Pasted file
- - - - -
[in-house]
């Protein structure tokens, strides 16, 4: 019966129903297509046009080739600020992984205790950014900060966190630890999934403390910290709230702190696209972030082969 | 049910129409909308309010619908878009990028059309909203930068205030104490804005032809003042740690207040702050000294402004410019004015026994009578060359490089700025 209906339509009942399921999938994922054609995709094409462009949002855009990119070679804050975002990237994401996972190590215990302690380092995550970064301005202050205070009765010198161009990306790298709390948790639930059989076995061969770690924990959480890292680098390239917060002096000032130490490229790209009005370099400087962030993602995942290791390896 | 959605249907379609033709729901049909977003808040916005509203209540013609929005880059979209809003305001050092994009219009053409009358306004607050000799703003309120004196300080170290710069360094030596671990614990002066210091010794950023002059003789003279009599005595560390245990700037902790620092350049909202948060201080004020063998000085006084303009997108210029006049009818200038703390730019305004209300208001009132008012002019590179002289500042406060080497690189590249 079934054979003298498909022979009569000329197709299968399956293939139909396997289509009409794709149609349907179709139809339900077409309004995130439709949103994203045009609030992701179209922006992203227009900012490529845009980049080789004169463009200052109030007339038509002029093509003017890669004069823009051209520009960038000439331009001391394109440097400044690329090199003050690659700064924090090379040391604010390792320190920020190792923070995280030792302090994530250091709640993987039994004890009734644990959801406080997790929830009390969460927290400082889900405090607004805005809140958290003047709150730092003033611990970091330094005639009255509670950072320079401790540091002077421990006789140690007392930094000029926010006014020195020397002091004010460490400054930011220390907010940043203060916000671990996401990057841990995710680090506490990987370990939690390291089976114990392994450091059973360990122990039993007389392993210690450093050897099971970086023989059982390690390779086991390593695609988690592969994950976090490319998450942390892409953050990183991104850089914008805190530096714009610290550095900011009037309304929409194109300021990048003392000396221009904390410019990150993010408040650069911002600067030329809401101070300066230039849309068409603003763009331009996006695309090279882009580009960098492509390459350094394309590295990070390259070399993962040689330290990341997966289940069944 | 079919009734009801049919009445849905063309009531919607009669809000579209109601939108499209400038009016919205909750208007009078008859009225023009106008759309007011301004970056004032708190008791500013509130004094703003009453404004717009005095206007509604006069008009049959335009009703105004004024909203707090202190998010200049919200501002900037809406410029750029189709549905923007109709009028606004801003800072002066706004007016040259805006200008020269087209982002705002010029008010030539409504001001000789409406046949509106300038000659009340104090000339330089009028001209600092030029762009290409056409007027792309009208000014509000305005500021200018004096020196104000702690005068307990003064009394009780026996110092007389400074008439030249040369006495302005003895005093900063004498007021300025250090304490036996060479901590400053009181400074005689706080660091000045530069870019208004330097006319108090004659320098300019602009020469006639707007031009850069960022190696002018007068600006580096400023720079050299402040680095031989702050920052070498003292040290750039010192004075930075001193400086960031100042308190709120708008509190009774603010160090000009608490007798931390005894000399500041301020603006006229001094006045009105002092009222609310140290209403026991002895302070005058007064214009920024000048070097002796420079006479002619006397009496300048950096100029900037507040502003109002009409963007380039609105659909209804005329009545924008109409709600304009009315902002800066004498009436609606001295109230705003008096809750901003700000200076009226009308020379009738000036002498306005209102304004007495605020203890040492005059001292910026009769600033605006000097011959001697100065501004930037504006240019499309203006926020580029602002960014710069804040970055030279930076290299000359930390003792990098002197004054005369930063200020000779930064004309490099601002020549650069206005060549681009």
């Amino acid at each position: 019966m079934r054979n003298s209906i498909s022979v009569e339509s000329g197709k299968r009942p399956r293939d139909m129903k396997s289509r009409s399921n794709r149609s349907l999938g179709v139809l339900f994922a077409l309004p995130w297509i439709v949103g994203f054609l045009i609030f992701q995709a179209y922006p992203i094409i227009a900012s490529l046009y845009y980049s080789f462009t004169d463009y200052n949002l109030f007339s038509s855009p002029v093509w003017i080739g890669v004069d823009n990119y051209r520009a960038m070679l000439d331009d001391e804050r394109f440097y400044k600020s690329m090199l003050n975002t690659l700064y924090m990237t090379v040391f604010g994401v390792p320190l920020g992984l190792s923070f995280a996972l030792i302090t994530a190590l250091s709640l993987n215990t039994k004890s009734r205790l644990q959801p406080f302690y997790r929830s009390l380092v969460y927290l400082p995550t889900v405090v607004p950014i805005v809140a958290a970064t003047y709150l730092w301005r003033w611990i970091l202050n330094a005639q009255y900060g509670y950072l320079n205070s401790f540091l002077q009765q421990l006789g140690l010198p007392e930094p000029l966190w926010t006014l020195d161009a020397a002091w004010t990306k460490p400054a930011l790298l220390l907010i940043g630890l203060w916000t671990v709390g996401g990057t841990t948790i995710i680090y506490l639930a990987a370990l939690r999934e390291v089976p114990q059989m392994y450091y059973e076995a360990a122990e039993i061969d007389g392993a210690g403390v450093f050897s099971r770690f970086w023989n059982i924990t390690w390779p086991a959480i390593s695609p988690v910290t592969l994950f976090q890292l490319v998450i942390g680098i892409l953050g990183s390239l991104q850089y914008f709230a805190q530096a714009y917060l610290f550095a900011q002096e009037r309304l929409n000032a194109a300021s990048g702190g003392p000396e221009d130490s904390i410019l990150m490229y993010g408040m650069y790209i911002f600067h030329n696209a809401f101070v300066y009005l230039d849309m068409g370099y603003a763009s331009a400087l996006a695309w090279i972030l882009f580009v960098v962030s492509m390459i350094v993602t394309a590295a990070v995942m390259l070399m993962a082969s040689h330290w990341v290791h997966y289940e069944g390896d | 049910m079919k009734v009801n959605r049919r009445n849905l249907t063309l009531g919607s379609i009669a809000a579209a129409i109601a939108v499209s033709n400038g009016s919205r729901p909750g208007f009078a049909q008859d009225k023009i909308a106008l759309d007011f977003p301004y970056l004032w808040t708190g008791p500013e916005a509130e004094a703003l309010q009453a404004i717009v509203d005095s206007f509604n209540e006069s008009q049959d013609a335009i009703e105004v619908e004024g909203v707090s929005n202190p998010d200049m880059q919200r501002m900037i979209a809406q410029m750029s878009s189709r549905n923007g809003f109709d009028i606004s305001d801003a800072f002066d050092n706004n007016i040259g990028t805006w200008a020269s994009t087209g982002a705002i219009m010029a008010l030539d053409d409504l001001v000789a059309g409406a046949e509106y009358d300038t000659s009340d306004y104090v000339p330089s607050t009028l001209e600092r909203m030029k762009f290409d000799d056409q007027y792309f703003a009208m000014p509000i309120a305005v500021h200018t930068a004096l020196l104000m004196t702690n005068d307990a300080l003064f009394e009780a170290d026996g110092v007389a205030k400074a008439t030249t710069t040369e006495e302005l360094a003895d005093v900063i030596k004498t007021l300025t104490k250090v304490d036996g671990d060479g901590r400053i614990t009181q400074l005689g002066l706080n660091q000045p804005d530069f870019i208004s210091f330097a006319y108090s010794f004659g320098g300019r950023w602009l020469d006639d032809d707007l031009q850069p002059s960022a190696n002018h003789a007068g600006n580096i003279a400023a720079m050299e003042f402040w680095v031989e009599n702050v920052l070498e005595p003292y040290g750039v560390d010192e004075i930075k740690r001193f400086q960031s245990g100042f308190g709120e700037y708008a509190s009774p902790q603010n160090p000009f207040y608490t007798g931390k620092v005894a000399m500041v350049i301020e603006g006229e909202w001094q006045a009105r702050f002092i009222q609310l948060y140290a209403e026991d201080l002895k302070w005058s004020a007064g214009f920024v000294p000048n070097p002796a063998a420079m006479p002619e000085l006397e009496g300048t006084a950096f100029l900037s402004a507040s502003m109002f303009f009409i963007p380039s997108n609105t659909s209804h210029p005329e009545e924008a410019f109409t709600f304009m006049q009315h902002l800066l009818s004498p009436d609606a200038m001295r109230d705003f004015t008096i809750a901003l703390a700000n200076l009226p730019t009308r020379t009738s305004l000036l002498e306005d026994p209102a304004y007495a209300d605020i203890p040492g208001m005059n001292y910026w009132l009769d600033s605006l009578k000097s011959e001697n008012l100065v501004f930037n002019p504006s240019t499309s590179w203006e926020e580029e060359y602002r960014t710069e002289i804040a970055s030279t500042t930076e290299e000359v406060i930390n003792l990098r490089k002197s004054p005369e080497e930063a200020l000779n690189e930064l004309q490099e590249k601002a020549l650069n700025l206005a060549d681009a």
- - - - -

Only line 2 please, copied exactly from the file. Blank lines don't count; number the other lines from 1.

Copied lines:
């Protein structure tokens, strides 16, 4: 019966129903297509046009080739600020992984205790950014900060966190630890999934403390910290709230702190696209972030082969 | 049910129409909308309010619908878009990028059309909203930068205030104490804005032809003042740690207040702050000294402004410019004015026994009578060359490089700025 209906339509009942399921999938994922054609995709094409462009949002855009990119070679804050975002990237994401996972190590215990302690380092995550970064301005202050205070009765010198161009990306790298709390948790639930059989076995061969770690924990959480890292680098390239917060002096000032130490490229790209009005370099400087962030993602995942290791390896 | 959605249907379609033709729901049909977003808040916005509203209540013609929005880059979209809003305001050092994009219009053409009358306004607050000799703003309120004196300080170290710069360094030596671990614990002066210091010794950023002059003789003279009599005595560390245990700037902790620092350049909202948060201080004020063998000085006084303009997108210029006049009818200038703390730019305004209300208001009132008012002019590179002289500042406060080497690189590249 079934054979003298498909022979009569000329197709299968399956293939139909396997289509009409794709149609349907179709139809339900077409309004995130439709949103994203045009609030992701179209922006992203227009900012490529845009980049080789004169463009200052109030007339038509002029093509003017890669004069823009051209520009960038000439331009001391394109440097400044690329090199003050690659700064924090090379040391604010390792320190920020190792923070995280030792302090994530250091709640993987039994004890009734644990959801406080997790929830009390969460927290400082889900405090607004805005809140958290003047709150730092003033611990970091330094005639009255509670950072320079401790540091002077421990006789140690007392930094000029926010006014020195020397002091004010460490400054930011220390907010940043203060916000671990996401990057841990995710680090506490990987370990939690390291089976114990392994450091059973360990122990039993007389392993210690450093050897099971970086023989059982390690390779086991390593695609988690592969994950976090490319998450942390892409953050990183991104850089914008805190530096714009610290550095900011009037309304929409194109300021990048003392000396221009904390410019990150993010408040650069911002600067030329809401101070300066230039849309068409603003763009331009996006695309090279882009580009960098492509390459350094394309590295990070390259070399993962040689330290990341997966289940069944 | 079919009734009801049919009445849905063309009531919607009669809000579209109601939108499209400038009016919205909750208007009078008859009225023009106008759309007011301004970056004032708190008791500013509130004094703003009453404004717009005095206007509604006069008009049959335009009703105004004024909203707090202190998010200049919200501002900037809406410029750029189709549905923007109709009028606004801003800072002066706004007016040259805006200008020269087209982002705002010029008010030539409504001001000789409406046949509106300038000659009340104090000339330089009028001209600092030029762009290409056409007027792309009208000014509000305005500021200018004096020196104000702690005068307990003064009394009780026996110092007389400074008439030249040369006495302005003895005093900063004498007021300025250090304490036996060479901590400053009181400074005689706080660091000045530069870019208004330097006319108090004659320098300019602009020469006639707007031009850069960022190696002018007068600006580096400023720079050299402040680095031989702050920052070498003292040290750039010192004075930075001193400086960031100042308190709120708008509190009774603010160090000009608490007798931390005894000399500041301020603006006229001094006045009105002092009222609310140290209403026991002895302070005058007064214009920024000048070097002796420079006479002619006397009496300048950096100029900037507040502003109002009409963007380039609105659909209804005329009545924008109409709600304009009315902002800066004498009436609606001295109230705003008096809750901003700000200076009226009308020379009738000036002498306005209102304004007495605020203890040492005059001292910026009769600033605006000097011959001697100065501004930037504006240019499309203006926020580029602002960014710069804040970055030279930076290299000359930390003792990098002197004054005369930063200020000779930064004309490099601002020549650069206005060549681009």